Sunday, March 9, 2014

Advancements in production of super-material graphene

The structure of a graphene sheet
As technology becomes more advanced and demanding, current materials are beginning to reach their limits. The size of silicon transistors in computer processors is beginning to plateau, and materials more suited for development on the nano-scale scale are greatly needed. Many of the earth’s rare elements are being used up, and even elements like copper are becoming expensive due to their use in technology.

The versatile material that could solve all these problems is graphene. When it was discovered in 2004 at the University of Manchester, it was called the first “two-dimensional” material produced because it is only one atom thick, and is made of carbon atoms in a honeycomb structure. This structure makes it not just extremely strong, but the strongest substance ever discovered, more than 300 times stronger than steel and Kevlar while remaining 1000 times lighter than paper.

These properties make graphene and ideal construction material for both the large and small scales, and also for creating safer and more efficient transportation vehicles due to graphene’s high strength and low weight. Graphene can also be used as a semiconductor. Silicon is reaching its limits; silicon transistors cannot be made much smaller, but graphene provides a more organized and versatile base material that could replace silicon transistors completely. Because graphene is an efficient conductor, even at the smallest scale, it could be useful creating tiny low-profile wires that could shrink electronics even further.

On top of this, because graphene is made from carbon, a very abundant element on earth, it is unlikely for there to be any shortages of graphene. This means that the cost can be very low once production techniques are refined, and also that the production will take less of a toll on the environment. Despite this, the development of production techniques is one of the greatest challenges for graphene today.

Researchers from Northwestern University found a new method of depositing graphene onto silver. Silver is an ideal material for graphene deposition because it is very stable and conductive. By coupling this with an electric charge, the researchers were able to force the carbon onto the silver in thin sheets with relatively high accuracy. With further development of this silver method, graphene production could increase, leading to a decrease in cost. Previously, a gas was heated so that it could form onto a plate, but this requires extreme precision and very high temperatures, resulting in a low yield.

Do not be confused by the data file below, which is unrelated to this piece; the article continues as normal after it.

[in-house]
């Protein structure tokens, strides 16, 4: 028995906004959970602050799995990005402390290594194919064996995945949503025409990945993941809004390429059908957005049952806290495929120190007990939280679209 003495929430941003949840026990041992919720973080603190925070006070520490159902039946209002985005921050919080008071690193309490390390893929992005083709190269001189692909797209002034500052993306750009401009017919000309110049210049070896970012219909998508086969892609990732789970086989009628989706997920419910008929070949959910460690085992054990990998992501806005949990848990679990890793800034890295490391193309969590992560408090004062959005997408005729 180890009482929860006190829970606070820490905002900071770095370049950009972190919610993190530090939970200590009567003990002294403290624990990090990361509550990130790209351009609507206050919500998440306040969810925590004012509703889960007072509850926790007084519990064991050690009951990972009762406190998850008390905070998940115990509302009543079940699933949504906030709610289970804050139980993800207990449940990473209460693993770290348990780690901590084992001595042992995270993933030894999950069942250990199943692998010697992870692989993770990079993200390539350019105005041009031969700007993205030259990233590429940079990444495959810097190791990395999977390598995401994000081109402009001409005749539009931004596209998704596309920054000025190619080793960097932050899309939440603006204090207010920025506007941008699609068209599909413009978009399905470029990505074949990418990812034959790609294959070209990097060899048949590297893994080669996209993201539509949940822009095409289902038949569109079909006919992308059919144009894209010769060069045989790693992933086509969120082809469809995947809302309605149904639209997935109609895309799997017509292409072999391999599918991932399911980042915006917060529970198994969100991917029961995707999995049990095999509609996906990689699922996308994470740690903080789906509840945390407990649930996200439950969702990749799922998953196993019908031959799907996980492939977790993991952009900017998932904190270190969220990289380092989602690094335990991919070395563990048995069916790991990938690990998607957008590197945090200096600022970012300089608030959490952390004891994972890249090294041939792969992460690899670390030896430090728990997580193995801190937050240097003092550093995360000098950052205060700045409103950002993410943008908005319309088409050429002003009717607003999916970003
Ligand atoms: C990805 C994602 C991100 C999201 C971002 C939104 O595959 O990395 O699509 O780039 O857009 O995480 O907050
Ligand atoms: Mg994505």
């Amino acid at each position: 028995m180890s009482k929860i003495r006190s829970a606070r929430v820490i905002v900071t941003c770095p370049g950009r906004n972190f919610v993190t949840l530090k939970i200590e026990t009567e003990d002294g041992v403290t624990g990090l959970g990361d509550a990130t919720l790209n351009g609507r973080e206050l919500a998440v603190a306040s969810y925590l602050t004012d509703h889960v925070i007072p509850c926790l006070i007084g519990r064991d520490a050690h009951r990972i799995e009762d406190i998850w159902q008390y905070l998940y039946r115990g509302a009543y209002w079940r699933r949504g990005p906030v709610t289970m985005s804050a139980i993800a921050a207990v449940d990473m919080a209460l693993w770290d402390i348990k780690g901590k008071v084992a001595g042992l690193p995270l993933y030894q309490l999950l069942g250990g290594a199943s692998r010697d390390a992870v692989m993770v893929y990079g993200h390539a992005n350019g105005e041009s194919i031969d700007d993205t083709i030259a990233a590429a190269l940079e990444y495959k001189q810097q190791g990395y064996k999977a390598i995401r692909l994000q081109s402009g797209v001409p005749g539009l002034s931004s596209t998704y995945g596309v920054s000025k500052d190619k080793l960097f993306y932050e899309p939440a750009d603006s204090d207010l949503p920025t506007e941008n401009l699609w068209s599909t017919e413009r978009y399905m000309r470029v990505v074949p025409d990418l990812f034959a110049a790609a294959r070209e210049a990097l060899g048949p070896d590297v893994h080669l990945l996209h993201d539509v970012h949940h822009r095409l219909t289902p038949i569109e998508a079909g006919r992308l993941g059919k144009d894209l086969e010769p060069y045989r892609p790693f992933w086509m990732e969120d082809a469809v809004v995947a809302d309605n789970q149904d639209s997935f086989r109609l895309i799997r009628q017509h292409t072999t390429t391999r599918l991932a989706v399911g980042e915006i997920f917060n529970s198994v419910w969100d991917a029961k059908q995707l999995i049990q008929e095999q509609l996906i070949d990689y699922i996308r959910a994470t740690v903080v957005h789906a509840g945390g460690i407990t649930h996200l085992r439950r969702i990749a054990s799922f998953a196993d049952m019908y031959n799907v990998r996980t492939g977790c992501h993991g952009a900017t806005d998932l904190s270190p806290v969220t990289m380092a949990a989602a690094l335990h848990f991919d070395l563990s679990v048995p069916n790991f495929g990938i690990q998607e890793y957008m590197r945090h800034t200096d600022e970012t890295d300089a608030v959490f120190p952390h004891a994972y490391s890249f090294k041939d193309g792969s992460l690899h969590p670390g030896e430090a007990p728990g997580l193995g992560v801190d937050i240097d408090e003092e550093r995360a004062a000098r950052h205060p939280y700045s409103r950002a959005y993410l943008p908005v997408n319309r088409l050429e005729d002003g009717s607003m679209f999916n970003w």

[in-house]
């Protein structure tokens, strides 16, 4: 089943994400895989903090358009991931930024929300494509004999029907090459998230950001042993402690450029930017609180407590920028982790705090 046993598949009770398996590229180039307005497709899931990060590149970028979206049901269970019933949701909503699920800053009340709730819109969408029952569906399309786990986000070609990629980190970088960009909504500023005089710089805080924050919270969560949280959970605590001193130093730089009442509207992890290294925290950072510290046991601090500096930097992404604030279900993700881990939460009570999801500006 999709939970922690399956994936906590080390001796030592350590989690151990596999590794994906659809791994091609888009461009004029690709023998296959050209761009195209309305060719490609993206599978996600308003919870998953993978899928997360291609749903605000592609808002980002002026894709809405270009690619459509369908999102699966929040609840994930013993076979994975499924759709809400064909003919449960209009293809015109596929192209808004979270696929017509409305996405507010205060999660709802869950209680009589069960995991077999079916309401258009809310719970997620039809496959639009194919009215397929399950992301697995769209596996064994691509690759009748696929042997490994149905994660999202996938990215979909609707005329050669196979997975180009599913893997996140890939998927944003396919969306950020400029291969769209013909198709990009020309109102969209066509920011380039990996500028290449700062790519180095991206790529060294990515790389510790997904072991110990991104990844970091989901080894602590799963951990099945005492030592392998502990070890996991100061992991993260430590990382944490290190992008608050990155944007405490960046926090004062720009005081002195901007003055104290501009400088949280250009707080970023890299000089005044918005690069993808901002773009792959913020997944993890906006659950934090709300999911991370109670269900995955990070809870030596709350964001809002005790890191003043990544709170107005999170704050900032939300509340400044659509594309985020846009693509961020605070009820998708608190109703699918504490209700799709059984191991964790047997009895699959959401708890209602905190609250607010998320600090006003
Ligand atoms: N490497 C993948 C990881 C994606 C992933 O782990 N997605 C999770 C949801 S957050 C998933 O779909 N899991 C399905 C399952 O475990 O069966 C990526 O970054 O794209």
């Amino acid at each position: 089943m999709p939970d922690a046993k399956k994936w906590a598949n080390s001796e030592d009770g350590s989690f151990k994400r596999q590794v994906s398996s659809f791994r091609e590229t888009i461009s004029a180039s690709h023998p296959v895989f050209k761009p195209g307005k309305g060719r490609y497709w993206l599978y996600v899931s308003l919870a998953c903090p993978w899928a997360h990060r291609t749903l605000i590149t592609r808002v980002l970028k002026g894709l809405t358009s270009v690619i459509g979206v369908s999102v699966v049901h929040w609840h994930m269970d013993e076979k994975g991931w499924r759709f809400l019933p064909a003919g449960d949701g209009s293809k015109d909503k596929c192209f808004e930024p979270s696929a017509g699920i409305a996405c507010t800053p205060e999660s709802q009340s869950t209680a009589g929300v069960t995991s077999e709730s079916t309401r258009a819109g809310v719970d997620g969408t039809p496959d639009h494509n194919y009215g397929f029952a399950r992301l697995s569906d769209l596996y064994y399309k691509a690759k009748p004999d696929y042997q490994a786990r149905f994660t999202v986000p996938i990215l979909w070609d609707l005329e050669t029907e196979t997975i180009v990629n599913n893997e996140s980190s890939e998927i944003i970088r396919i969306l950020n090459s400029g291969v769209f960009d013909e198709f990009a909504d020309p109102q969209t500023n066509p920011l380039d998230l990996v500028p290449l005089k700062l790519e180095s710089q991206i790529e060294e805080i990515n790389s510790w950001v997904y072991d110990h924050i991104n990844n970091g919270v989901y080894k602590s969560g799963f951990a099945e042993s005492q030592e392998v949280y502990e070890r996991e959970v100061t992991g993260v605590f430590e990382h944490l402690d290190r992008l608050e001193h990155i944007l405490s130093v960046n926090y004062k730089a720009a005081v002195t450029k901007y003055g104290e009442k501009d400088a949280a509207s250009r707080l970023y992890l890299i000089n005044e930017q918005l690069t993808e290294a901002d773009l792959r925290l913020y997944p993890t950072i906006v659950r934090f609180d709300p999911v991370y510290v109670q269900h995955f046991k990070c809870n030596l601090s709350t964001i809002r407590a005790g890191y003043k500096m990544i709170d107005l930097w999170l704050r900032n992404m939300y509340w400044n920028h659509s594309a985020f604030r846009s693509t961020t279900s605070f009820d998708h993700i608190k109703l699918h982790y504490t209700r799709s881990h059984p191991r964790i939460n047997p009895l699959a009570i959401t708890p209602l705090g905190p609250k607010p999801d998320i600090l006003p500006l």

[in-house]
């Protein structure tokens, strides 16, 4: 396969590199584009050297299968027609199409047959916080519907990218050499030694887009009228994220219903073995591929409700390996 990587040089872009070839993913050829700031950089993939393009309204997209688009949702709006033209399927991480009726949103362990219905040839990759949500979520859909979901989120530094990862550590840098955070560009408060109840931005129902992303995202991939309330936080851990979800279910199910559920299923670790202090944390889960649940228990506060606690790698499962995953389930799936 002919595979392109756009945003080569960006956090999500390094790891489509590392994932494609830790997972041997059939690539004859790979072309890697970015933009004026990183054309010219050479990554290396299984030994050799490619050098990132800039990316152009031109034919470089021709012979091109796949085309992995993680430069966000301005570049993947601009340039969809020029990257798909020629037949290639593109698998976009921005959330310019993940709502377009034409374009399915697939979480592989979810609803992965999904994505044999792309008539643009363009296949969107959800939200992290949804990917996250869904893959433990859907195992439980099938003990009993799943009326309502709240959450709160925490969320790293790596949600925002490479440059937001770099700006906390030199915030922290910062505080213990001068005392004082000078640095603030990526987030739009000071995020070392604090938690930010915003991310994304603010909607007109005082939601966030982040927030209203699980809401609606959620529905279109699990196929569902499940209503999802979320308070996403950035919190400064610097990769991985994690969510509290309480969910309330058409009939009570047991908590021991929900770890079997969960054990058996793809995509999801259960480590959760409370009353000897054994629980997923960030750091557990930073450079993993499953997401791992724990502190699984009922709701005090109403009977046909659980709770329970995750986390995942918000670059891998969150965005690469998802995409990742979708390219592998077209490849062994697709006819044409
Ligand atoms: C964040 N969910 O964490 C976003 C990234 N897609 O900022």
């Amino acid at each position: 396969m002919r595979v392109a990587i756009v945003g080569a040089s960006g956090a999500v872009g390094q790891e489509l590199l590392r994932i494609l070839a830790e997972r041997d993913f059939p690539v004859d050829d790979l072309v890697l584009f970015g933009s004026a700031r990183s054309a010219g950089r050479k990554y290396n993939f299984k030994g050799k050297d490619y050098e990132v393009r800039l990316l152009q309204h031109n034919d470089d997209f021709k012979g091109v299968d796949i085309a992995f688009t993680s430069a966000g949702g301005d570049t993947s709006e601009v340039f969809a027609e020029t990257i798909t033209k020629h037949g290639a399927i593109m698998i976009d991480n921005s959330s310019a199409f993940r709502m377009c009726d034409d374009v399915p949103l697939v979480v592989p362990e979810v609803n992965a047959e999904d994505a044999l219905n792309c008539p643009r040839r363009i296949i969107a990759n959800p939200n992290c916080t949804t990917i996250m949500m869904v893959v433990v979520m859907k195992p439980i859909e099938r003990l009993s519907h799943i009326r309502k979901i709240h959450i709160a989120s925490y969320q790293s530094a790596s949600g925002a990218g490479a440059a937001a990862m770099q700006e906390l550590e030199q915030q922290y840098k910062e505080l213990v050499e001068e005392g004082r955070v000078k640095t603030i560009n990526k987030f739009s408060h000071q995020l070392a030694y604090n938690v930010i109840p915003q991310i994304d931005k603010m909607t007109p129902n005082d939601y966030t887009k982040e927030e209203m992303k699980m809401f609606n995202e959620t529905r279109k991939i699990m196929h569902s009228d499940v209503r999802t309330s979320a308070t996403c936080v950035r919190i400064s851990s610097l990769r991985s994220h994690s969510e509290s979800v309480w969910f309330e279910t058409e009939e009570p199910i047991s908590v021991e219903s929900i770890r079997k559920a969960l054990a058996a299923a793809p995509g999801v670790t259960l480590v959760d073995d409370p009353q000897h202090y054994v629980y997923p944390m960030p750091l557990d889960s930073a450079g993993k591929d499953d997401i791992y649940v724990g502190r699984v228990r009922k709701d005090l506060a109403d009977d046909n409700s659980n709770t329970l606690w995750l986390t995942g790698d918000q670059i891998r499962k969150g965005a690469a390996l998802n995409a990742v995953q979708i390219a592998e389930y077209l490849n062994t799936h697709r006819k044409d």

Orange and yellow represent graphene growth on the dark red silver
This new production method does not just affect the graphene market however, it also has an impact on both the development and production of other “two-dimensional” materials. As scientists begin to use supercomputers to model new arrangements of atoms in a two-dimensional form, many more types of materials like graphene will need to be tested, such as two-dimensional boron structures that are being researched. This new method of production will help these discoveries advance more rapidly.

Graphene promises to make society more efficient, safer, and maybe even build a space elevator, but the current production method fails to produce enough graphene at a reasonable enough price to make any impact. The new silver deposition method is much more efficient and effective, unlocking the massive potential of graphene and other two-dimensional materials..

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1 comment:

  1. Hello Eric,
    This is a most fascinating post on graphene, and so well written. Isn't it amazing how something so light can be so strong? And just imagine all the possibilities and all the future advancements that will come from it - that's exciting. Well done!

    Kind Regards,
    Bill

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